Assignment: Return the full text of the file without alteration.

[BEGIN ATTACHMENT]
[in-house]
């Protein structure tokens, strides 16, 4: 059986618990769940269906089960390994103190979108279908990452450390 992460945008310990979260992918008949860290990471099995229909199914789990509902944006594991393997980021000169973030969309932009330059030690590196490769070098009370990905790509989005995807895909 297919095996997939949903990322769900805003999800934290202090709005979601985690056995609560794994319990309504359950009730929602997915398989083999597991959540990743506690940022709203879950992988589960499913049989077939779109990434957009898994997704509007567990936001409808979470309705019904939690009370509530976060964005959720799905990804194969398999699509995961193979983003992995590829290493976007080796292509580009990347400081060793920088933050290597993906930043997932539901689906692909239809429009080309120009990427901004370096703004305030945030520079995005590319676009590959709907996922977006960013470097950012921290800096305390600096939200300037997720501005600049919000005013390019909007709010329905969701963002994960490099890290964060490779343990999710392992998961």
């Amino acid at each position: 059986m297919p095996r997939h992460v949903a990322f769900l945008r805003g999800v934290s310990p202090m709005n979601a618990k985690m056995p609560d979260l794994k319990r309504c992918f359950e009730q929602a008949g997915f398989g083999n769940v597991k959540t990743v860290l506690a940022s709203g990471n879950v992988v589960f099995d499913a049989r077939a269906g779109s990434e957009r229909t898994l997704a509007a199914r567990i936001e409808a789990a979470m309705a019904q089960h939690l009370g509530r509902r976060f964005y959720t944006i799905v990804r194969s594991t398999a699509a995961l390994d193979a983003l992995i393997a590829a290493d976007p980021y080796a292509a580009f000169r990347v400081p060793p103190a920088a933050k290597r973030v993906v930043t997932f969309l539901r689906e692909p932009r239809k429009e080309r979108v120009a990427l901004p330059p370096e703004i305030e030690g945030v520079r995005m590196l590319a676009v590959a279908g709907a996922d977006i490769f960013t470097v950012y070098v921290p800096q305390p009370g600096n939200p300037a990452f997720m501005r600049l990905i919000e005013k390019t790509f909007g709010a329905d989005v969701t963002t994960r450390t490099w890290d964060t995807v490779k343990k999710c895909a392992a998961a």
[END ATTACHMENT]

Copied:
[in-house]
């Protein structure tokens, strides 16, 4: 059986618990769940269906089960390994103190979108279908990452450390 992460945008310990979260992918008949860290990471099995229909199914789990509902944006594991393997980021000169973030969309932009330059030690590196490769070098009370990905790509989005995807895909 297919095996997939949903990322769900805003999800934290202090709005979601985690056995609560794994319990309504359950009730929602997915398989083999597991959540990743506690940022709203879950992988589960499913049989077939779109990434957009898994997704509007567990936001409808979470309705019904939690009370509530976060964005959720799905990804194969398999699509995961193979983003992995590829290493976007080796292509580009990347400081060793920088933050290597993906930043997932539901689906692909239809429009080309120009990427901004370096703004305030945030520079995005590319676009590959709907996922977006960013470097950012921290800096305390600096939200300037997720501005600049919000005013390019909007709010329905969701963002994960490099890290964060490779343990999710392992998961």
């Amino acid at each position: 059986m297919p095996r997939h992460v949903a990322f769900l945008r805003g999800v934290s310990p202090m709005n979601a618990k985690m056995p609560d979260l794994k319990r309504c992918f359950e009730q929602a008949g997915f398989g083999n769940v597991k959540t990743v860290l506690a940022s709203g990471n879950v992988v589960f099995d499913a049989r077939a269906g779109s990434e957009r229909t898994l997704a509007a199914r567990i936001e409808a789990a979470m309705a019904q089960h939690l009370g509530r509902r976060f964005y959720t944006i799905v990804r194969s594991t398999a699509a995961l390994d193979a983003l992995i393997a590829a290493d976007p980021y080796a292509a580009f000169r990347v400081p060793p103190a920088a933050k290597r973030v993906v930043t997932f969309l539901r689906e692909p932009r239809k429009e080309r979108v120009a990427l901004p330059p370096e703004i305030e030690g945030v520079r995005m590196l590319a676009v590959a279908g709907a996922d977006i490769f960013t470097v950012y070098v921290p800096q305390p009370g600096n939200p300037a990452f997720m501005r600049l990905i919000e005013k390019t790509f909007g709010a329905d989005v969701t963002t994960r450390t490099w890290d964060t995807v490779k343990k999710c895909a392992a998961a």